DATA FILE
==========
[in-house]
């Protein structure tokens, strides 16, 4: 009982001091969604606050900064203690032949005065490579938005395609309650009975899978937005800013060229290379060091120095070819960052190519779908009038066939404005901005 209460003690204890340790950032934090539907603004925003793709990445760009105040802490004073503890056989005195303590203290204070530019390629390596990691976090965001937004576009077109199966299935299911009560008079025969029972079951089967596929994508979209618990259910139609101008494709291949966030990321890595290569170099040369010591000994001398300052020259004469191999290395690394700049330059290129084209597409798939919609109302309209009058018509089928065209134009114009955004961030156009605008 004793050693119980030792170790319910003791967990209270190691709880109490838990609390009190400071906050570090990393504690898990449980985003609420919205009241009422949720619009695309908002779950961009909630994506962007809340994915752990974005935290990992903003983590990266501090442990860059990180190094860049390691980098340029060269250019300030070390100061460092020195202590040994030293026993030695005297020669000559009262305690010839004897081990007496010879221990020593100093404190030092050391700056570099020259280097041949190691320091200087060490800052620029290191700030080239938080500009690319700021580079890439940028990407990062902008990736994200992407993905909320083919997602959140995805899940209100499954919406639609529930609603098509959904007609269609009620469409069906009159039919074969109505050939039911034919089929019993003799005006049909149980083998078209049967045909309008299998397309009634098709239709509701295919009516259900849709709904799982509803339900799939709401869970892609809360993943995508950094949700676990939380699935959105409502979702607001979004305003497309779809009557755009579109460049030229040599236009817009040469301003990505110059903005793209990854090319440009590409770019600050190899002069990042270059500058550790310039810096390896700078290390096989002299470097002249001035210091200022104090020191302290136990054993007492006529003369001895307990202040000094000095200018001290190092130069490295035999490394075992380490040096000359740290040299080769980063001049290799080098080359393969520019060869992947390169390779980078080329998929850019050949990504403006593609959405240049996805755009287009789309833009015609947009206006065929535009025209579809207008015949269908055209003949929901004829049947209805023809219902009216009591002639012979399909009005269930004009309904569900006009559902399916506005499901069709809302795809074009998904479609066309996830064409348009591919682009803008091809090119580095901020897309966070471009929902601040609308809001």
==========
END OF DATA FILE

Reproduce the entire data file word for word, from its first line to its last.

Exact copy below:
[in-house]
């Protein structure tokens, strides 16, 4: 009982001091969604606050900064203690032949005065490579938005395609309650009975899978937005800013060229290379060091120095070819960052190519779908009038066939404005901005 209460003690204890340790950032934090539907603004925003793709990445760009105040802490004073503890056989005195303590203290204070530019390629390596990691976090965001937004576009077109199966299935299911009560008079025969029972079951089967596929994508979209618990259910139609101008494709291949966030990321890595290569170099040369010591000994001398300052020259004469191999290395690394700049330059290129084209597409798939919609109302309209009058018509089928065209134009114009955004961030156009605008 004793050693119980030792170790319910003791967990209270190691709880109490838990609390009190400071906050570090990393504690898990449980985003609420919205009241009422949720619009695309908002779950961009909630994506962007809340994915752990974005935290990992903003983590990266501090442990860059990180190094860049390691980098340029060269250019300030070390100061460092020195202590040994030293026993030695005297020669000559009262305690010839004897081990007496010879221990020593100093404190030092050391700056570099020259280097041949190691320091200087060490800052620029290191700030080239938080500009690319700021580079890439940028990407990062902008990736994200992407993905909320083919997602959140995805899940209100499954919406639609529930609603098509959904007609269609009620469409069906009159039919074969109505050939039911034919089929019993003799005006049909149980083998078209049967045909309008299998397309009634098709239709509701295919009516259900849709709904799982509803339900799939709401869970892609809360993943995508950094949700676990939380699935959105409502979702607001979004305003497309779809009557755009579109460049030229040599236009817009040469301003990505110059903005793209990854090319440009590409770019600050190899002069990042270059500058550790310039810096390896700078290390096989002299470097002249001035210091200022104090020191302290136990054993007492006529003369001895307990202040000094000095200018001290190092130069490295035999490394075992380490040096000359740290040299080769980063001049290799080098080359393969520019060869992947390169390779980078080329998929850019050949990504403006593609959405240049996805755009287009789309833009015609947009206006065929535009025209579809207008015949269908055209003949929901004829049947209805023809219902009216009591002639012979399909009005269930004009309904569900006009559902399916506005499901069709809302795809074009998904479609066309996830064409348009591919682009803008091809090119580095901020897309966070471009929902601040609308809001």